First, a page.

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Samuelsan2001

macrumors 604
Oct 24, 2013
7,694
2,118
If you need it you need it...

Hi Forum,

My MacBook Pro (17-inch, Mid 2009) has finally died and is unable to be repaired Apple.

As purchasing a new MacBook Pro is a huge investment, I want to make sure I get the best for my money.

When is the best time to purchase a new MacBook Pro?

With the models getting refreshed each year, can we expect a BIG change this year, or is it safe to purchase one around this time of the year?

Are they're any real significant differences in the 2.2GHz and 2.5GHz models?

Any help or advice would be appreciated.

Thanks,

Ross
There will probably be an update to broadwell and a possible dGPU upgrade in the higher spec version around june this year but if you need one now you need one now.

The speed differences are just that unless you are pegging all four cores at close to 100% most of the time the differences are not that great. If you need good performance under CUDA you'll want the dGPU version with the 750M (this card is getting long in the tooth now and has been far surpassed by NVIDIA latest offerings).

If you are working mostly in open CL then the igpu will be just fine and the broadwell one will not be fantastically better maybe 15-20% faster...

What it boils down to is if you can wait then it'll be better depending what you use it for but if you need one now then the current 15 inch macbook pro is a fantastic machine that'll see you good for years to come.

I'd buy a late 2013 refurbished and save some cash and consider upgrading in 2-3 years time.
 

maflynn

Moderator
Staff member
May 3, 2009
66,388
33,000
Boston
When is the best time to purchase a new MacBook Pro?
The best time is when Intel releases their broadwell chipset. Apple is in a holding pattern until intel releases the chipset (this summer).

If you can wait 6 months then do so, if not, get one now.
 

plastictoy

macrumors member
Jan 20, 2014
59
0
Skylake should have a big iGPU boost. GT4e has 72 EUs and 128MB od eDRAM, from the current 40/128MB on the 15" Macbook Pros. With the shrink and generational changes and better driver implementation, it should scale up linearly at the very least. Assuming Apple opts for Iris Pro again and the top configuration.

But if you're not looking at the 15", then the other models should be pretty close through Skylake (so you're good as far as 2016 or 2017). Some tweaks but nothing you would really feel regret over.
 

Samuelsan2001

macrumors 604
Oct 24, 2013
7,694
2,118
Hard decision.

Thank you for the speedy response! I'm a graphic designer so I use multiple programs at once. The machine will be used each day for substantial amounts of time... I'ts practically a part of me.

Would you recommend me getting a iMac for the price for the high end MacBook Pro?

Thanks for the help,

Ross
Tough call, if you don't need the portability then the iMac will be a better bet for the desktop class processor and more powerful mobile GPU's.

It also gives you the option of that 5K screen which by all accounts is a thing of beauty and can give you huge images and 4K video to work on with space for your app menus and controls around the outside.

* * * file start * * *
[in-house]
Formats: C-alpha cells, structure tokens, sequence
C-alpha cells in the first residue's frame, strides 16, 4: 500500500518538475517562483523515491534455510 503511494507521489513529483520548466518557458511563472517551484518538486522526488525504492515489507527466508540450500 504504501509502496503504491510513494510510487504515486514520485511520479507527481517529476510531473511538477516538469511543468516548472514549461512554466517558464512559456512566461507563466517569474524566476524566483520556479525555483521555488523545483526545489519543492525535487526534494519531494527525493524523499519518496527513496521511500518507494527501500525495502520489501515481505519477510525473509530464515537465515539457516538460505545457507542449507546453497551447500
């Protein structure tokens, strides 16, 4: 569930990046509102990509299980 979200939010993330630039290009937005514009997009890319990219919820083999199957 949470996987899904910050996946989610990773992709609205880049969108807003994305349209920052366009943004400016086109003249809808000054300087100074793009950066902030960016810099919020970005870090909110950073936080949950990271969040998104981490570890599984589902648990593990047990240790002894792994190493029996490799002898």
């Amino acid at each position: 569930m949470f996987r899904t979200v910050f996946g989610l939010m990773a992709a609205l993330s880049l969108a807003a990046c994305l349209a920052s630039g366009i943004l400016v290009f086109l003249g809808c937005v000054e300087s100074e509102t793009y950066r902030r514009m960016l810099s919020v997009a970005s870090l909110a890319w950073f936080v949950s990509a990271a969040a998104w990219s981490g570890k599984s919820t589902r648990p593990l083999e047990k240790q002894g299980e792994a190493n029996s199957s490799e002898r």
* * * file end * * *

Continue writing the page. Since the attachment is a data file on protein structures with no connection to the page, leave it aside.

It is also fantastic for just screen real estate but this can be acheived with the 15 inch rMBP and an external screen.

If I didn't need portability I would be looking at the retina iMac if I was you I think you'll find it a massive bonus for increased workflow. If you need the portability then it's the top end 15 inch really with a monitor when in the office.
 

yjchua95

macrumors 604
Apr 23, 2011
6,725
231
GVA, KUL, MEL (current), ZQN
+ £400 just for of 1TB PCIe-based Flash Storage? I don't think I'd use more than 512GB.

It comes pre installed with 16GB 1600MHz DDR3L SDRAM... Is that upgradable?

I wouldn't mind spending + £150 for 2.8GHz Quad-core Intel Core i7, Turbo Boost up to 4.0GHz.

I just want it to be as fast as possible to run everything I need to designing on the go.

Thanks,

Ross
Just go for the standard high-end 15" with the 750M. The processor bump is pretty insignificant.

The processor upgrade is the least bang for your buck, unless you constantly do rendering.
 

yjchua95

macrumors 604
Apr 23, 2011
6,725
231
GVA, KUL, MEL (current), ZQN
Can you still have the option for a Matte Screen? I had this on my previous MacBook Pro. Apparently its a better option for designers.

Thanks,

Ross
It's the reason why I still keep my early-2011 15" cMBP with matte screen.

The retina panel still attracts glare like a solar panel outdoors.

Unfortunately, there is no more matte option.
 

cambookpro

Contributor
Feb 3, 2010
6,667
2,123
United Kingdom
Can you still have the option for a Matte Screen? I had this on my previous MacBook Pro. Apparently its a better option for designers.

Thanks,

Ross
Unfortunately not, the Retina screen comes in glossy only.

With regards to the CPU upgrade, unless your job depends on rendering or encoding video 10 minutes faster a day or some other high-end task, save yourself the money. Photoshop, Illustrator etc won't really leverage an extra 300 MHz to be noticeable, at all.

Buy a case or bag for it, go out to a restaurant, save it for a rainy day - there definitely are better ways to spend £150.
 

DiCaprioAngel

macrumors 6502
Jul 12, 2013
384
114
New York
Congrats on your new purchase! I, too, went top of the line when I purchased my rMBP and I couldn't be happier! Enjoy your new toy! :)
 
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